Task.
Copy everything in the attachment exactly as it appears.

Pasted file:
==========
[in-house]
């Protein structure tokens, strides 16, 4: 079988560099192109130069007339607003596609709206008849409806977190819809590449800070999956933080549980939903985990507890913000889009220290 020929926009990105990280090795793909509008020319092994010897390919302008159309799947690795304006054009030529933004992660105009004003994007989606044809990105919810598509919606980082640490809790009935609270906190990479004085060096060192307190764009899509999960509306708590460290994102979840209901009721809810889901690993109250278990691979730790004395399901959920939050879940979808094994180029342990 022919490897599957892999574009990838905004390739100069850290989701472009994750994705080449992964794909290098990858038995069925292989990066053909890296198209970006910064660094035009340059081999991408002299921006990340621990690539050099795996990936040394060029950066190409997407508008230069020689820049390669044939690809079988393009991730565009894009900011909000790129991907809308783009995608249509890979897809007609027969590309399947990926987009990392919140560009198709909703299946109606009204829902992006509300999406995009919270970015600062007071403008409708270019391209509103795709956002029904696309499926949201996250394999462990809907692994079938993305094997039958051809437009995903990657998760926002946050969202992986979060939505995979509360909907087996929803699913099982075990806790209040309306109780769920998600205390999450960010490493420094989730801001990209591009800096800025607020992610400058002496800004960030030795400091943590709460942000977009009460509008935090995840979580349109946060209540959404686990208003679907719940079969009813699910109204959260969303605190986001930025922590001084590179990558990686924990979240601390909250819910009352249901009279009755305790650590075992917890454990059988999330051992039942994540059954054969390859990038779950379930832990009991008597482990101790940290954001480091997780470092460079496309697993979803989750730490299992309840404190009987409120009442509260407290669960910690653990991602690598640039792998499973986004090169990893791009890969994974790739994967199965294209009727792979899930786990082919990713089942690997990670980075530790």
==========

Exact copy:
[in-house]
């Protein structure tokens, strides 16, 4: 079988560099192109130069007339607003596609709206008849409806977190819809590449800070999956933080549980939903985990507890913000889009220290 020929926009990105990280090795793909509008020319092994010897390919302008159309799947690795304006054009030529933004992660105009004003994007989606044809990105919810598509919606980082640490809790009935609270906190990479004085060096060192307190764009899509999960509306708590460290994102979840209901009721809810889901690993109250278990691979730790004395399901959920939050879940979808094994180029342990 022919490897599957892999574009990838905004390739100069850290989701472009994750994705080449992964794909290098990858038995069925292989990066053909890296198209970006910064660094035009340059081999991408002299921006990340621990690539050099795996990936040394060029950066190409997407508008230069020689820049390669044939690809079988393009991730565009894009900011909000790129991907809308783009995608249509890979897809007609027969590309399947990926987009990392919140560009198709909703299946109606009204829902992006509300999406995009919270970015600062007071403008409708270019391209509103795709956002029904696309499926949201996250394999462990809907692994079938993305094997039958051809437009995903990657998760926002946050969202992986979060939505995979509360909907087996929803699913099982075990806790209040309306109780769920998600205390999450960010490493420094989730801001990209591009800096800025607020992610400058002496800004960030030795400091943590709460942000977009009460509008935090995840979580349109946060209540959404686990208003679907719940079969009813699910109204959260969303605190986001930025922590001084590179990558990686924990979240601390909250819910009352249901009279009755305790650590075992917890454990059988999330051992039942994540059954054969390859990038779950379930832990009991008597482990101790940290954001480091997780470092460079496309697993979803989750730490299992309840404190009987409120009442509260407290669960910690653990991602690598640039792998499973986004090169990893791009890969994974790739994967199965294209009727792979899930786990082919990713089942690997990670980075530790």